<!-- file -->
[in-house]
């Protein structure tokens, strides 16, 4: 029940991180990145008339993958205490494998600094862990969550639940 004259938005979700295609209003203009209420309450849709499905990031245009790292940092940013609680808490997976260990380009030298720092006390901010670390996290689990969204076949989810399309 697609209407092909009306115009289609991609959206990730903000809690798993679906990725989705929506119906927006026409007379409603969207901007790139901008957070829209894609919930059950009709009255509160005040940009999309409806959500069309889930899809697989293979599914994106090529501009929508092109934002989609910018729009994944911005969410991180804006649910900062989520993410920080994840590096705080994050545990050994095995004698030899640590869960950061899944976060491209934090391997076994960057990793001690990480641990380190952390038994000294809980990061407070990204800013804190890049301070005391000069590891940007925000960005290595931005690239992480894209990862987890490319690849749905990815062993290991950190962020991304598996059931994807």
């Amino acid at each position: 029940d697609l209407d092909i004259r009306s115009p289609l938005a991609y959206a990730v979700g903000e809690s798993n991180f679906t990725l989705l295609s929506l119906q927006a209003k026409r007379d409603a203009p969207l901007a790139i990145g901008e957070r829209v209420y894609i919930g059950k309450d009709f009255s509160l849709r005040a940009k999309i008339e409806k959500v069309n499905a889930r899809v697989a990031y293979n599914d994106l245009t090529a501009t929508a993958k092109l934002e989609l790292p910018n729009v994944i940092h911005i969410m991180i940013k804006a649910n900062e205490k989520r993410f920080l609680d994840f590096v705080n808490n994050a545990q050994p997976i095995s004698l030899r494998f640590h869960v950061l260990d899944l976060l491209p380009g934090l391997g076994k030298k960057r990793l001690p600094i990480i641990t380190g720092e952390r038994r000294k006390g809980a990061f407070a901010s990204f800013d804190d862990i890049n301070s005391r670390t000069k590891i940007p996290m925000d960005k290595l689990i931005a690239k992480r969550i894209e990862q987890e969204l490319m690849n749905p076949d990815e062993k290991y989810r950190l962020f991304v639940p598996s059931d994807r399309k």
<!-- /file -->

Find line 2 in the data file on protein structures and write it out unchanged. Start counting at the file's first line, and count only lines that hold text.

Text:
């Protein structure tokens, strides 16, 4: 029940991180990145008339993958205490494998600094862990969550639940 004259938005979700295609209003203009209420309450849709499905990031245009790292940092940013609680808490997976260990380009030298720092006390901010670390996290689990969204076949989810399309 697609209407092909009306115009289609991609959206990730903000809690798993679906990725989705929506119906927006026409007379409603969207901007790139901008957070829209894609919930059950009709009255509160005040940009999309409806959500069309889930899809697989293979599914994106090529501009929508092109934002989609910018729009994944911005969410991180804006649910900062989520993410920080994840590096705080994050545990050994095995004698030899640590869960950061899944976060491209934090391997076994960057990793001690990480641990380190952390038994000294809980990061407070990204800013804190890049301070005391000069590891940007925000960005290595931005690239992480894209990862987890490319690849749905990815062993290991950190962020991304598996059931994807």